alexandra e.s. antohin




Covenant as narratives and praxis of social relations in Dessie, Ethiopia (2009-2013)

Selected photos from LSE Research Fesitval 2013

For my doctoral research, I studied the dynamics of parish relations in several churches in an urban centre in northern Ethiopia and I conducted sixteen months of fieldwork, from mid-2010 to early 2012. My aim was to learn how Orthodox Christians incorporated traditions of worship in their day-to-day activities and relations, focusing on 'the church' as an institutional unit and a source of inspiration for how Orthodox Christian religiosity is devised and elaborated by laypeople. Pivotal investigations of this ethnographic work were to evaluate subscribed actions such as preparation to receive the sacrament, attending liturgical services and partaking in the ebb and flow of life patterns and the structural enactment of Ethiopian Orthodox theology as it is negotiated within cultural traditions, such as pilgrimage-making, formations of charity groups, and devotional activities in the home. Key methodologies included consulting local records such as historical archives and tourism media, reports on socio-economic development, population demographic statistics and regional environmental data. These analytical tools I applied to examine the role of grassroots-level institutions within the civic culture. This vantage point permitted investigating several burning issues occurring in Ethiopia, such as governmental land reform and its effects of rights to property, the hyper-commercialization of industries, and the political reconfigurations of social diversity. These factors served as key indicators for the management of socio-economic development agenda in locales that are emerging in global exchanges.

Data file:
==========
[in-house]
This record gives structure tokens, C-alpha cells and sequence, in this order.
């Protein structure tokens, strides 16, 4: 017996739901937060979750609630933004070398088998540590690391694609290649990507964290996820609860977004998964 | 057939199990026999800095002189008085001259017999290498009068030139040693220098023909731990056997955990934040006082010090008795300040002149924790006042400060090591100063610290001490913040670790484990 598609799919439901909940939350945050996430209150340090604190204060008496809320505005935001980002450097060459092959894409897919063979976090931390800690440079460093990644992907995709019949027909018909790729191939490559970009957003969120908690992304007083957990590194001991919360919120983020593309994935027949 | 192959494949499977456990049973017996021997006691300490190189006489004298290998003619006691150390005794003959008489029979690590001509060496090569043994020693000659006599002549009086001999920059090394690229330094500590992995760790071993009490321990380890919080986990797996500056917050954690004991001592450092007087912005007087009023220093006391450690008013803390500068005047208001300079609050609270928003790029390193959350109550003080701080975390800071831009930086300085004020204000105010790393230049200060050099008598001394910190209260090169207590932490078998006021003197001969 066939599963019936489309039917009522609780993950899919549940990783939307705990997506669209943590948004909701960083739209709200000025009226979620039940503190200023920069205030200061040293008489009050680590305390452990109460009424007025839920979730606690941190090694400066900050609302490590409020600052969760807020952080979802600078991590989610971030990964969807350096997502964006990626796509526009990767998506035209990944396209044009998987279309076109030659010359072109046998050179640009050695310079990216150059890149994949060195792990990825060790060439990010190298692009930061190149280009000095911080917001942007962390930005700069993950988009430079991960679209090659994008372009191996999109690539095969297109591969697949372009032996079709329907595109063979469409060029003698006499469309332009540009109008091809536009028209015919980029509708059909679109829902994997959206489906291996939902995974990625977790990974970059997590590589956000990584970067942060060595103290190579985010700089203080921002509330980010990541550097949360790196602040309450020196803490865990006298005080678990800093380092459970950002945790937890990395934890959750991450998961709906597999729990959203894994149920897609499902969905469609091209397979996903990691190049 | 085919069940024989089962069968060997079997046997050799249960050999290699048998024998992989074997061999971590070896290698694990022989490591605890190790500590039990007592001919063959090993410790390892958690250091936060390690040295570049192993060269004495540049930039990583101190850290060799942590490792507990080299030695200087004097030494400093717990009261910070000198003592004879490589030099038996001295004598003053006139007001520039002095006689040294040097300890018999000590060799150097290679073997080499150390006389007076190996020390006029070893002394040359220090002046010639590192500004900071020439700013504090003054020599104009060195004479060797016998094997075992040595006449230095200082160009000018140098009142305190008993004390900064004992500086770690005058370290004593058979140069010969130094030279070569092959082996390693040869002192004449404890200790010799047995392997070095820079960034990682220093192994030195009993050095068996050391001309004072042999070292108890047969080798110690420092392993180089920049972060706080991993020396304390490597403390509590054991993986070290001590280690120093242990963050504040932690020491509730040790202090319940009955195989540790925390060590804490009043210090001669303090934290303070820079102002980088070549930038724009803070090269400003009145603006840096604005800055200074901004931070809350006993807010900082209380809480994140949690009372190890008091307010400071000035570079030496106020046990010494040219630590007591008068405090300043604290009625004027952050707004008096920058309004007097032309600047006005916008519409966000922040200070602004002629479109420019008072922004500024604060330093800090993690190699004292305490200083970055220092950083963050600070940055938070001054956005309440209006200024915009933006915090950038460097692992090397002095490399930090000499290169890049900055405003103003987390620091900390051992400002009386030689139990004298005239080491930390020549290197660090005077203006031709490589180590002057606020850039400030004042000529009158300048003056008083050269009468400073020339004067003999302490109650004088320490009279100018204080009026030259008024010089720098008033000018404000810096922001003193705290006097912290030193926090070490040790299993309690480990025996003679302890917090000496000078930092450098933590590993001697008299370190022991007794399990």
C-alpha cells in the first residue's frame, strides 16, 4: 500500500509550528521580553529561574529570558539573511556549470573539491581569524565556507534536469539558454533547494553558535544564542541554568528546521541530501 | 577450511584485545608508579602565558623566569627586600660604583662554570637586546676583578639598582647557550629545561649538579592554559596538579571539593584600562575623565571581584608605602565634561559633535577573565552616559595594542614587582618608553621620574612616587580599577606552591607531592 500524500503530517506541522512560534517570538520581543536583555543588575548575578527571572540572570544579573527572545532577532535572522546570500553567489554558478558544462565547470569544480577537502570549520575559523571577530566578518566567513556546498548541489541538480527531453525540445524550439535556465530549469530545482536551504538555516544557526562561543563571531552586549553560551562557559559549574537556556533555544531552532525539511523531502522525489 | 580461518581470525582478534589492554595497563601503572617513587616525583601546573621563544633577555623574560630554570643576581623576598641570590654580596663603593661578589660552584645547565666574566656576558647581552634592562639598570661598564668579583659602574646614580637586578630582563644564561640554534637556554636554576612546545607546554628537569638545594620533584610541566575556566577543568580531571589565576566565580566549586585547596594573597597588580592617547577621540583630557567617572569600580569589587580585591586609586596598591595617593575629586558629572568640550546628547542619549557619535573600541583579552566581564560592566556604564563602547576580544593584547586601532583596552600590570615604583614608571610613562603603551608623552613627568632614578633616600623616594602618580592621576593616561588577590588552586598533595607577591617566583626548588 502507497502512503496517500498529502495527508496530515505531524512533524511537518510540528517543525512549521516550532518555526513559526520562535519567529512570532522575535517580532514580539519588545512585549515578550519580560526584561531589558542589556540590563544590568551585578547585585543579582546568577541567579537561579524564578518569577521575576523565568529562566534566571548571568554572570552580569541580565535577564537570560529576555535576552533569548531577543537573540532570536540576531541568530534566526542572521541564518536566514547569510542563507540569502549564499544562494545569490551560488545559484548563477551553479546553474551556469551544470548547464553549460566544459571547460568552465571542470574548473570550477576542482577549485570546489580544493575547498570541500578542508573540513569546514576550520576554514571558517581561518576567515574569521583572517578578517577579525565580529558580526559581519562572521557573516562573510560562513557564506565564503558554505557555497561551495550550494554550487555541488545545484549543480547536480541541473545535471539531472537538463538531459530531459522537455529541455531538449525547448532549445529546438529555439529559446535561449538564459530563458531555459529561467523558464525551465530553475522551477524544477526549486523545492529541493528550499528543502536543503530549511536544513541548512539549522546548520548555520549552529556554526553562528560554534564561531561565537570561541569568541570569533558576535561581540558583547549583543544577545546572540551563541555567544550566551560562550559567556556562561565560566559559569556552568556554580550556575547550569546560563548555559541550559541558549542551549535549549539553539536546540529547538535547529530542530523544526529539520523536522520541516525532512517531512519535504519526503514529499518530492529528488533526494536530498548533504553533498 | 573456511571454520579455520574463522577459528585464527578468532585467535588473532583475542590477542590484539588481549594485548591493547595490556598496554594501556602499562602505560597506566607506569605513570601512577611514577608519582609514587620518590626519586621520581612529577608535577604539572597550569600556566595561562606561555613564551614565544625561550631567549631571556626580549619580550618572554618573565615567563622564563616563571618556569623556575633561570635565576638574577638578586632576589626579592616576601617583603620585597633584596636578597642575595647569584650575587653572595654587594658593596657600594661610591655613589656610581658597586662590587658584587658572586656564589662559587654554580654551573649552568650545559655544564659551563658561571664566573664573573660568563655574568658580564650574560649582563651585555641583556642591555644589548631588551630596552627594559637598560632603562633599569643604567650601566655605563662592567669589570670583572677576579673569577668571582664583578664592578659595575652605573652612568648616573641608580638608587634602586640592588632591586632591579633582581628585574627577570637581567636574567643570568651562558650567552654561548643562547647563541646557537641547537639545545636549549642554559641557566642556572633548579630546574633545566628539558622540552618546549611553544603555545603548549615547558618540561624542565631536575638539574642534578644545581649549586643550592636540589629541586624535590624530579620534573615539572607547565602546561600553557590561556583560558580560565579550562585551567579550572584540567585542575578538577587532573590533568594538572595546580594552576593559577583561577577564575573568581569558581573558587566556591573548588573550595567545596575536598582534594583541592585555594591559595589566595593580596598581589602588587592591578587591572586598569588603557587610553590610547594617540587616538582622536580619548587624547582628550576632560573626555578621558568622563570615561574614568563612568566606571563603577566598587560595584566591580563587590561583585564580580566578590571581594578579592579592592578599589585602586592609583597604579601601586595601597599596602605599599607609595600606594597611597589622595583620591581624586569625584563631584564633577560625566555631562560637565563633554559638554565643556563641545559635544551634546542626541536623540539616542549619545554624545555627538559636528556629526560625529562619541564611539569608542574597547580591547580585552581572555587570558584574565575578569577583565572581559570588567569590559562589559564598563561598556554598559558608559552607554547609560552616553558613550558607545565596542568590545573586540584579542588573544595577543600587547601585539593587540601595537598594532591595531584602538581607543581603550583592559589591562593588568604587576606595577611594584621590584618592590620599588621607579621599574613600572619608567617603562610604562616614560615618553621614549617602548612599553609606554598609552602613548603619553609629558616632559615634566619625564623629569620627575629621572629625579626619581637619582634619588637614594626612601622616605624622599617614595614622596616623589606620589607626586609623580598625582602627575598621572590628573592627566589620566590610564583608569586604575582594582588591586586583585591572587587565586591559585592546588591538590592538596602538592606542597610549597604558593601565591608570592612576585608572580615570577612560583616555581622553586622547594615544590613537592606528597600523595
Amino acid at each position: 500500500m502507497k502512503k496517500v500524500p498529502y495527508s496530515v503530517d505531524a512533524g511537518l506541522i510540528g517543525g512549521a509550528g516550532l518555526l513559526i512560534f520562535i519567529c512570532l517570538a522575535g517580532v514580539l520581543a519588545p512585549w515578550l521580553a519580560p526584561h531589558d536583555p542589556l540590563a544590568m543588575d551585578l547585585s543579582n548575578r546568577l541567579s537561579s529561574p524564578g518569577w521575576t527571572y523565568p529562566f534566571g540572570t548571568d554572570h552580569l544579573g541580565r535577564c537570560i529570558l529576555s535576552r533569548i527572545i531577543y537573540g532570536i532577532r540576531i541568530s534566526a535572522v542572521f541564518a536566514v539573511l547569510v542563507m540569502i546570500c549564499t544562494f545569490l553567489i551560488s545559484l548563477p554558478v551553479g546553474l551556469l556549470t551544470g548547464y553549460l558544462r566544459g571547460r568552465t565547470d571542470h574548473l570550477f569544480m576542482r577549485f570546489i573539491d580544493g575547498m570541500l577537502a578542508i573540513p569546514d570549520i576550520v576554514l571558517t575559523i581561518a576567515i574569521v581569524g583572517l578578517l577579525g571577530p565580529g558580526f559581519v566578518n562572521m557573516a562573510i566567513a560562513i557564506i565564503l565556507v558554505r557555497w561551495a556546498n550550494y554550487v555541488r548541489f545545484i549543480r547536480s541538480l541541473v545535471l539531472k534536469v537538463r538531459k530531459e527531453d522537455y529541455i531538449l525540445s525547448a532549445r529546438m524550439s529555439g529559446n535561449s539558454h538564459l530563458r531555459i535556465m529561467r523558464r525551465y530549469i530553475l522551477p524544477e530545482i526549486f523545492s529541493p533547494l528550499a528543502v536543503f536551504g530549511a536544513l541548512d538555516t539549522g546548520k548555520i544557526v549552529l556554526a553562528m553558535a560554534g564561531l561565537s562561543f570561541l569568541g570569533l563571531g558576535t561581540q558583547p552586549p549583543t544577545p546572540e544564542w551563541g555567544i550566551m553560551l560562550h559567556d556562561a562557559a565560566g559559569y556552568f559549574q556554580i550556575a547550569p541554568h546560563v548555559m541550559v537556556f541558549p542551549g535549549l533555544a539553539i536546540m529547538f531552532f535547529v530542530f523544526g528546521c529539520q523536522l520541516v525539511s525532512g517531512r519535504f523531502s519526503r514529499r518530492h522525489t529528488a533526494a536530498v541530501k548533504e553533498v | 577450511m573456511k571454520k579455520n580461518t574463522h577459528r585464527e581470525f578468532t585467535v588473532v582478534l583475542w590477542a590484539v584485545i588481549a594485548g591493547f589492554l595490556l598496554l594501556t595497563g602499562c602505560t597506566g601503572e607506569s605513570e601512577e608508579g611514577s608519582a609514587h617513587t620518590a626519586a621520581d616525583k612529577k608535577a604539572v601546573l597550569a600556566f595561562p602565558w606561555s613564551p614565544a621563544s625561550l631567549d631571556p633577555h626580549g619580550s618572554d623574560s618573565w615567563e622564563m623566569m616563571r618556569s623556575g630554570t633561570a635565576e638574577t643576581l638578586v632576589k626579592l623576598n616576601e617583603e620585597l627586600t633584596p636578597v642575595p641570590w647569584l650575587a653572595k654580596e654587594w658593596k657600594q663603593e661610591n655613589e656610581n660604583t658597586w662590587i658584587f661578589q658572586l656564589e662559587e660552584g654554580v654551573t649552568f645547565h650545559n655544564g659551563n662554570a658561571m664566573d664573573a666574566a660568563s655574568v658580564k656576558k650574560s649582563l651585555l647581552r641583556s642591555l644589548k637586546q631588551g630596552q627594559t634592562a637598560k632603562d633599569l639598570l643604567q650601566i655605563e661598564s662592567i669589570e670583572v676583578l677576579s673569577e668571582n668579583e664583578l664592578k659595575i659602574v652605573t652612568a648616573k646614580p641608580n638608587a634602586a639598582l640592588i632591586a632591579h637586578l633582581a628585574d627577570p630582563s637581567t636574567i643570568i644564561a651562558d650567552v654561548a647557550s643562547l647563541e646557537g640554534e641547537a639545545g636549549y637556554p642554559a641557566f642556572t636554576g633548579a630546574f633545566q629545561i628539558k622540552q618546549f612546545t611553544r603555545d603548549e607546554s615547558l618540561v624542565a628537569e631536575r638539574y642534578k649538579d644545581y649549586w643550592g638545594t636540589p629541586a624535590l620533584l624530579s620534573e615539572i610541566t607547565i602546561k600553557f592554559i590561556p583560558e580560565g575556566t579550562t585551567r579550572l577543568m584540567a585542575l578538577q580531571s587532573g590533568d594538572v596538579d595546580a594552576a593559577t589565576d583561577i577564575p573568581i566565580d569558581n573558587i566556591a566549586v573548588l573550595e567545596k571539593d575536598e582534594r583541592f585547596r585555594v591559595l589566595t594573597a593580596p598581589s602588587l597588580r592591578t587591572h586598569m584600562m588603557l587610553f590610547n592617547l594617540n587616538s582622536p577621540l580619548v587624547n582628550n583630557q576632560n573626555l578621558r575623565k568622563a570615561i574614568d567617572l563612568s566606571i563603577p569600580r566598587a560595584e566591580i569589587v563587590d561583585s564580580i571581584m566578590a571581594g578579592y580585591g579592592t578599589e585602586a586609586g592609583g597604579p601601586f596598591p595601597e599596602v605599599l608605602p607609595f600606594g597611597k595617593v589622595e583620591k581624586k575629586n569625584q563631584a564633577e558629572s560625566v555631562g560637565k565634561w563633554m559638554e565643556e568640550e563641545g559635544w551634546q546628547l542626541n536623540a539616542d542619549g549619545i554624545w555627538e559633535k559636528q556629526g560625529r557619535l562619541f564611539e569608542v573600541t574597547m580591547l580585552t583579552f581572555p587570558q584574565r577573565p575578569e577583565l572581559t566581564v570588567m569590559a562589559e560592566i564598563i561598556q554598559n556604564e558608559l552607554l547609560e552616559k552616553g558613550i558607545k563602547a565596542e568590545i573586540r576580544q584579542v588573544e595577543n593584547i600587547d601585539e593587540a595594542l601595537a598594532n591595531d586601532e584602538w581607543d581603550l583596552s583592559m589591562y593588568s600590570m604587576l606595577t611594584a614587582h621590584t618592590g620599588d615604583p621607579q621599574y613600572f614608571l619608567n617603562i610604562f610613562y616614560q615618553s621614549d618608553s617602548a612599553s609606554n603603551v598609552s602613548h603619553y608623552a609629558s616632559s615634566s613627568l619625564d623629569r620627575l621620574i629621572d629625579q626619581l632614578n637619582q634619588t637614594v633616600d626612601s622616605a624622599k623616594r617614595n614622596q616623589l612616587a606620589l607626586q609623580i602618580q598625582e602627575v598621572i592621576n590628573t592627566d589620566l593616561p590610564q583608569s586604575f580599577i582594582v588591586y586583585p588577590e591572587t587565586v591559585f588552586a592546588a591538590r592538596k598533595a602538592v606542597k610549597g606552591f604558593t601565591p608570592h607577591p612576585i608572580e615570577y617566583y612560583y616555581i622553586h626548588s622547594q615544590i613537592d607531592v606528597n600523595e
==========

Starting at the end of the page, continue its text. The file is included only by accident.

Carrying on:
My thesis, Expressions of Sacred Promise: Ritual and Devotion in Ethiopian Orthodox Praxis, attended to the regional provenance of religious and ethnic pluralism by exploring the socio-historical conditions of cultural contact within Ethiopian Orthodox Christianity via the intermingling of Abrahamic faiths in longue durée. I tracked the genesis and development of what I term as a covenant genre -- a cultural figure of thought that promotes social cohesion and cooperation. I argued that "covenant", as a series of locally elaborated tropes, symbols, and metaphors, developed dialectically in response to multi-confessional demographics of the region. I positioned this concept as an operational guide behind contemporary practices of fellowship, mutual aid, and shared culture I studied in urban Ethiopian contexts. I offered an innovative approach to religious studies by re-imagining a core theological concept, often considered a mainstay of political theories on national exceptionalism, that is, the "chosen people" thesis. My analysis was dynamic because it adopted a synchronic approach to tradition as a domain of innovation. I argue that conventional domains such as liturgical space/time (e.g. feast days) and saint tribute associations implicate individuals in personalized manner, generated around reciprocal movement of giving and receiving, and thus permits conceiving of transformative change as internal to tradition-based spheres such as the church. For Ethiopian Orthodox Christians, covenant has been both a series of archetypal promise-making and a circulating narrative, and thus represents a dynamic instance where understanding significations can be unlocked by the careful appraisal of cultural reference points and tropes. Furthermore, this scholarship made visible critical evidence of locally embedded ideologies of pluralism that challenged working anthropological assumptions on social difference and contemporary urbanization.